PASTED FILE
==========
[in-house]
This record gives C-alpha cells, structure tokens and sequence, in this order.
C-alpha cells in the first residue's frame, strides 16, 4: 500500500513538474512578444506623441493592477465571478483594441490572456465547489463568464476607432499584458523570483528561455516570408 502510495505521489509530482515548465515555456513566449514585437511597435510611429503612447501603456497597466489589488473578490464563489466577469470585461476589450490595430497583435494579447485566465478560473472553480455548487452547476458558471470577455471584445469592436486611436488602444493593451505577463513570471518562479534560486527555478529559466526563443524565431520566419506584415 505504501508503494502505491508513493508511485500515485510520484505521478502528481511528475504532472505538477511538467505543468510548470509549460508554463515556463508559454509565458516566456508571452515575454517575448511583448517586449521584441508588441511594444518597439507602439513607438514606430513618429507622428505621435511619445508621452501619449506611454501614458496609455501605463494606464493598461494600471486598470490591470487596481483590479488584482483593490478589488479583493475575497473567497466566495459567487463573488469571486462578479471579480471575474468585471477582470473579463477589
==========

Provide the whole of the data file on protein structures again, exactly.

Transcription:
[in-house]
This record gives C-alpha cells, structure tokens and sequence, in this order.
C-alpha cells in the first residue's frame, strides 16, 4: 500500500513538474512578444506623441493592477465571478483594441490572456465547489463568464476607432499584458523570483528561455516570408 502510495505521489509530482515548465515555456513566449514585437511597435510611429503612447501603456497597466489589488473578490464563489466577469470585461476589450490595430497583435494579447485566465478560473472553480455548487452547476458558471470577455471584445469592436486611436488602444493593451505577463513570471518562479534560486527555478529559466526563443524565431520566419506584415 505504501508503494502505491508513493508511485500515485510520484505521478502528481511528475504532472505538477511538467505543468510548470509549460508554463515556463508559454509565458516566456508571452515575454517575448511583448517586449521584441508588441511594444518597439507602439513607438514606430513618429507622428505621435511619445508621452501619449506611454501614458496609455501605463494606464493598461494600471486598470490591470487596481483590479488584482483593490478589488479583493475575497473567497466566495459567487463573488469571486462578479471579480471575474468585471477582470473579463477589